The main algorithm now works in conjunction with Google RankBrain to assess content and rank it. RankBrain is a separate algorithm, which assesses user experience with content in a different way. While Panda wants to make sure it looks good and asks hypothetical questions of the content, predicting what users will do, RankBrain instead analyses how users engage with the content to determine if it’s good or not. RankBrain focuses on user experience signals (UX signals) and the two most important are:
Dwell time is how long a searcher spends on your page. It’s relevant because if a person clicks on your search result and decides that it isn’t relevant or doesn’t answer the query, it clearly shouldn’t be high up on the first page. How many times have you wanted to find out some information, clicked on the first result and realised it was irrelevant and left immediately. Google sees this and is constantly trying to adjust the first page due to this.
Therefore RankBrain penalises pages with low dwell time and boosts pages with high dwell time. The average dwell time is around 3 minutes and 10 seconds so you need to try and keep users around for at least this time. Therefore you not only need people to click your content but you need them to stay there for RankBrain to view it as relevant.
What Does This Mean For Your Content?
This shows that Google is all about the user experience, deciding if the content is relevant and engaging for searchers. Before these changes, you could optimise content for Google to read, but not users and searchers. Now Google focuses immensely on user intent and user experience with your content. This completely changes the game when it comes to keeping your content on the 1st page, you no longer just have to worry about getting there, consolidation is part of the game. You now need to have positive user signals from your site and satisfy user intent. Users have to engage with the content positively to keep it at the top else it will shoot down in the rankings.
So one big way to have a positive user experience and generate great user signals that Google can read is to satisfy user intent. If you are satisfying user intent, the user ideally won’t be leaving your page. If a user searches for, for example, Wallmart or Asda, you need to research why they’re searching that. The user is probably not interested in the corporate headquarters but in their nearest store. Making sure the content you are producing satisfy user intent around your targeted keyword is essential.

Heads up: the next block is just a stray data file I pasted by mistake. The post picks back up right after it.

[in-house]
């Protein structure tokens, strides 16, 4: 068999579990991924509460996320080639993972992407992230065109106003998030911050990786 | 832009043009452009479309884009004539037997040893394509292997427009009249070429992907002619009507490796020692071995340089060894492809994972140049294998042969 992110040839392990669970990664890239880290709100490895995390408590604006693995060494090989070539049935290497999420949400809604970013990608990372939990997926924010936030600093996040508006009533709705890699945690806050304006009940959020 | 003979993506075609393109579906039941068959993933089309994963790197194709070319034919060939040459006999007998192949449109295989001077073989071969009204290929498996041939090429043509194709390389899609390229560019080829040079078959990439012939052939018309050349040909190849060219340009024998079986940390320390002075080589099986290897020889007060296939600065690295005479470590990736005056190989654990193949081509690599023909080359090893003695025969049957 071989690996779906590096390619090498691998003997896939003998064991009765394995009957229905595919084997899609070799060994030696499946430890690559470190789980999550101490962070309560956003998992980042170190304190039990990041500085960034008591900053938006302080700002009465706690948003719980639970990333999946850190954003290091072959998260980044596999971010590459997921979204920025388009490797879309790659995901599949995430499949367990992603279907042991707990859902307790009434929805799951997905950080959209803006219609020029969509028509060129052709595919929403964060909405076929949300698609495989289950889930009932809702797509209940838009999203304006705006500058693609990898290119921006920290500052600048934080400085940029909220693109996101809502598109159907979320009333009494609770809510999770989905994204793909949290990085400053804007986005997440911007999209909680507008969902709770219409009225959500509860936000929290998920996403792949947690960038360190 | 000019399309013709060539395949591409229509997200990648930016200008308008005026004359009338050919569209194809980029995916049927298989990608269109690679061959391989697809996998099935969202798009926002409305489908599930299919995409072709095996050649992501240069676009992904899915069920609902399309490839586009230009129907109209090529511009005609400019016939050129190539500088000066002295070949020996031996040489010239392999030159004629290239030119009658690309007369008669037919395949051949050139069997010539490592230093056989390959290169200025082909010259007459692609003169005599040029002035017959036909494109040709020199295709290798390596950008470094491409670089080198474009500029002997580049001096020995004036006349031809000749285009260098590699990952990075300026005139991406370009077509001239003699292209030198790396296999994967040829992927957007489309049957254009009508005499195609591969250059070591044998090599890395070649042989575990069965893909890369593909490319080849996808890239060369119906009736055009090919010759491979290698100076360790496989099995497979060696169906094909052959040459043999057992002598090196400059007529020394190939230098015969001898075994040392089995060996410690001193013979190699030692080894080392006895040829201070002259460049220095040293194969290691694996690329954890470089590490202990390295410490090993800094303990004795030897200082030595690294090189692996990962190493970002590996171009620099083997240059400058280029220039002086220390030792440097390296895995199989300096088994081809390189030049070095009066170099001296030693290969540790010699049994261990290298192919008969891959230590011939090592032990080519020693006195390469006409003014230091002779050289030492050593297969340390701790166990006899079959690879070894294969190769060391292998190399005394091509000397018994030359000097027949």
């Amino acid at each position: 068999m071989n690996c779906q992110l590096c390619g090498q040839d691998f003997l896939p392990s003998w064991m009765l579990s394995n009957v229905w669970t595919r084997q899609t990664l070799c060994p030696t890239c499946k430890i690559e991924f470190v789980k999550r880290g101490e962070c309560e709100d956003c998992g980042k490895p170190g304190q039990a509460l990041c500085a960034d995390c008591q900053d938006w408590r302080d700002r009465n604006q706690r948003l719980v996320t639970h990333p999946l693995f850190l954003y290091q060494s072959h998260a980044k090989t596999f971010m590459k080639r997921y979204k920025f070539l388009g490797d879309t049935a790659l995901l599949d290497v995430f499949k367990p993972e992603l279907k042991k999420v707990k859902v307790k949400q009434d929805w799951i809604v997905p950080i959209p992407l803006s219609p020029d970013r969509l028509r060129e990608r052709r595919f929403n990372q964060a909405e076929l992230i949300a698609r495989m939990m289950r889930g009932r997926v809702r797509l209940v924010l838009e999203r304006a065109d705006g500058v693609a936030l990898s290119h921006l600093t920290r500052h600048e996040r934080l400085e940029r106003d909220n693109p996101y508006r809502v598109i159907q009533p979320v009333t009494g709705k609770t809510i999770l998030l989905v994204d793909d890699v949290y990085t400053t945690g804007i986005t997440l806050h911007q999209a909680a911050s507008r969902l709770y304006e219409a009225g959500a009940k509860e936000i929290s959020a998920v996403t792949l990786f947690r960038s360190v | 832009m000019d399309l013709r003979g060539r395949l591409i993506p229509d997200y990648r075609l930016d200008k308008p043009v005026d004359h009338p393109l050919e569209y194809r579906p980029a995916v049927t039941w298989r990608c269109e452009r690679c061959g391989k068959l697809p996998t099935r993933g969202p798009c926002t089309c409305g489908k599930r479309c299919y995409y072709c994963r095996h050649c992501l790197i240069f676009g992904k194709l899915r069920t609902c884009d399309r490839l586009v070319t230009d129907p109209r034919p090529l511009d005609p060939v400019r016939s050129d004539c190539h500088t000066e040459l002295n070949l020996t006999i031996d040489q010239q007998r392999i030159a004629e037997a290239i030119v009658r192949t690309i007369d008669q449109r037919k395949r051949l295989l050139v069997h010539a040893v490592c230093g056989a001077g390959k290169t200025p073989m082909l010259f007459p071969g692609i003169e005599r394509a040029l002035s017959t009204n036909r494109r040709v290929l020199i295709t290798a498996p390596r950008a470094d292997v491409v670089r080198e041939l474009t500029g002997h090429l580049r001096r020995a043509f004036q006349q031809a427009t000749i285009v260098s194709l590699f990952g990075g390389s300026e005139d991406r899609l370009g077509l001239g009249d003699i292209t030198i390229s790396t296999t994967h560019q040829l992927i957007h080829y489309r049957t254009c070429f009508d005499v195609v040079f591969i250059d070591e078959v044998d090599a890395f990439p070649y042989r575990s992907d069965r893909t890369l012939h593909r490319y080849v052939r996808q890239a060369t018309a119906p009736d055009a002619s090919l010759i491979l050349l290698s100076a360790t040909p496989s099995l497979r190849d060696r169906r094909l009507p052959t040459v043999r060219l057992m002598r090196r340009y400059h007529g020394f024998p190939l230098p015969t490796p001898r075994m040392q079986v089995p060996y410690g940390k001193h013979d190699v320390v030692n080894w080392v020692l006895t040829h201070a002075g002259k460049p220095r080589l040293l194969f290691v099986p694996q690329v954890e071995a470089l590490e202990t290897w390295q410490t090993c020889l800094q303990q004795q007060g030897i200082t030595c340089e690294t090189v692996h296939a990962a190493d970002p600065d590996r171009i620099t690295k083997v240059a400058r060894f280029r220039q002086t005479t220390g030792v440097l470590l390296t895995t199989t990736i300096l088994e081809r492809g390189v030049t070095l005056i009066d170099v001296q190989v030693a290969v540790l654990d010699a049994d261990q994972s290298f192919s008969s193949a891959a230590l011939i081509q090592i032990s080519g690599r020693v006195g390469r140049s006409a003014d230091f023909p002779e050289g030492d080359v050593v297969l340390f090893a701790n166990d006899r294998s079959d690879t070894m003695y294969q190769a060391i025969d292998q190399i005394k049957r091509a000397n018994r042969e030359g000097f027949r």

Written content is not the only issue here, the whole website experience is now pivotal. If your content ranks well for keywords, relevance and backlinks it all could be pointless if a user doesn’t like your website design and leaves immediately. Optimising sites for user-friendly experiences is now more important than ever as it can be directly measured with these new metrics. Maybe your website looks good and your content is relevant, you’ll still lose those who are engaged by visual or auditory inputs if it’s just text with no video or images. Thinking about all members of your audience and how to best keep them is now something that is important for all areas of your domain.
Skyscraper 1.0 can easily bounce posts and pages up to the first page, but if users are constantly hopping off your page it will sink. Google will see this low dwell time and interpret that as you not satisfying the user intent. This is how skyscraper 2.0 can allow you to optimise existing content for user intent or create better-targeted content.
Using Skyscraper 2.0 To Stick to the First Page
Secondly, you should analyse your keyword itself very closely. If your keyword is a checklist about something, say SEO Checklist, then you need to make sure the format is indeed a checklist. It’s easy for you to lose sight of this structure when writing, what may be great content. The user won’t ever know this however because they will just be looking for a checklist and will immediately leave when they don’t see this.
So understanding how Google is changing allows us to create targeted content easier. Adjusting to Google’s shift towards favouring sites with great usability will keep your domain healthy for a long time. The first page of the search results is a constant battle, so analysing the playing field regularly is essential for you staying on top.
Written content isn’t the only place you should focus on, your website design is going to make a huge difference too. Go back and make those website changes you’ve been meaning to do because they’re going to carry more and more significance.
Construct all future content with the user and user intent at the forefront of your focus. It isn’t too late to go back and change existing content either, so don’t let time hold you back. Never stop trying to improve your pages. Now you better understand how to rank your content and how Google will be measuring your content for user intent, it is time to get out there and build some great content.